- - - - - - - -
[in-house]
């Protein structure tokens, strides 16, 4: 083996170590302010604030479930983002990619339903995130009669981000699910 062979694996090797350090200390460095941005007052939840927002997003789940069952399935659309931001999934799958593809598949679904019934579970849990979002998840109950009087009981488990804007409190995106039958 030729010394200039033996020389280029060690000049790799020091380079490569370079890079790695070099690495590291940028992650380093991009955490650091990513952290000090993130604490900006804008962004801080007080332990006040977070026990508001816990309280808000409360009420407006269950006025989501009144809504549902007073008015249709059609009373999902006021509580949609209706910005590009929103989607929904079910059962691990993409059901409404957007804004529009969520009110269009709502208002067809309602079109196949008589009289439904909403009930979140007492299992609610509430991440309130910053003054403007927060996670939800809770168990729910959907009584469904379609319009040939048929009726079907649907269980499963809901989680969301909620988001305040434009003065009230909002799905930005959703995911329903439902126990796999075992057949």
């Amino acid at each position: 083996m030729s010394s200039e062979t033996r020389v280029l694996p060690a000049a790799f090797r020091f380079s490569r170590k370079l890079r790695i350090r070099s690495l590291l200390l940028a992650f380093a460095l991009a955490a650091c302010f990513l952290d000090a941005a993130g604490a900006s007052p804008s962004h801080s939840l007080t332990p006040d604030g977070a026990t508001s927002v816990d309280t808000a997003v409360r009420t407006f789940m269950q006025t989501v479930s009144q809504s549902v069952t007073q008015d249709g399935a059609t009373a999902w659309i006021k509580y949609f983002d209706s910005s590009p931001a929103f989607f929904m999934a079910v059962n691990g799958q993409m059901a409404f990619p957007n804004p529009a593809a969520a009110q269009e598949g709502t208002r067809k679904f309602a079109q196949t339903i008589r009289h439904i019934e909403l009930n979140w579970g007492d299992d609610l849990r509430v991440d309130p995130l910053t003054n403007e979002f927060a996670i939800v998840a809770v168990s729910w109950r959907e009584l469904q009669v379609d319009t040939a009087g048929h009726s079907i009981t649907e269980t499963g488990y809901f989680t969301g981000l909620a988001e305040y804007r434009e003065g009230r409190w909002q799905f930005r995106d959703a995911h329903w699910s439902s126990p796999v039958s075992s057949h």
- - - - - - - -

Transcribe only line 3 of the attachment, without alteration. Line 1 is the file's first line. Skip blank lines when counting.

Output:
């Amino acid at each position: 083996m030729s010394s200039e062979t033996r020389v280029l694996p060690a000049a790799f090797r020091f380079s490569r170590k370079l890079r790695i350090r070099s690495l590291l200390l940028a992650f380093a460095l991009a955490a650091c302010f990513l952290d000090a941005a993130g604490a900006s007052p804008s962004h801080s939840l007080t332990p006040d604030g977070a026990t508001s927002v816990d309280t808000a997003v409360r009420t407006f789940m269950q006025t989501v479930s009144q809504s549902v069952t007073q008015d249709g399935a059609t009373a999902w659309i006021k509580y949609f983002d209706s910005s590009p931001a929103f989607f929904m999934a079910v059962n691990g799958q993409m059901a409404f990619p957007n804004p529009a593809a969520a009110q269009e598949g709502t208002r067809k679904f309602a079109q196949t339903i008589r009289h439904i019934e909403l009930n979140w579970g007492d299992d609610l849990r509430v991440d309130p995130l910053t003054n403007e979002f927060a996670i939800v998840a809770v168990s729910w109950r959907e009584l469904q009669v379609d319009t040939a009087g048929h009726s079907i009981t649907e269980t499963g488990y809901f989680t969301g981000l909620a988001e305040y804007r434009e003065g009230r409190w909002q799905f930005r995106d959703a995911h329903w699910s439902s126990p796999v039958s075992s057949h």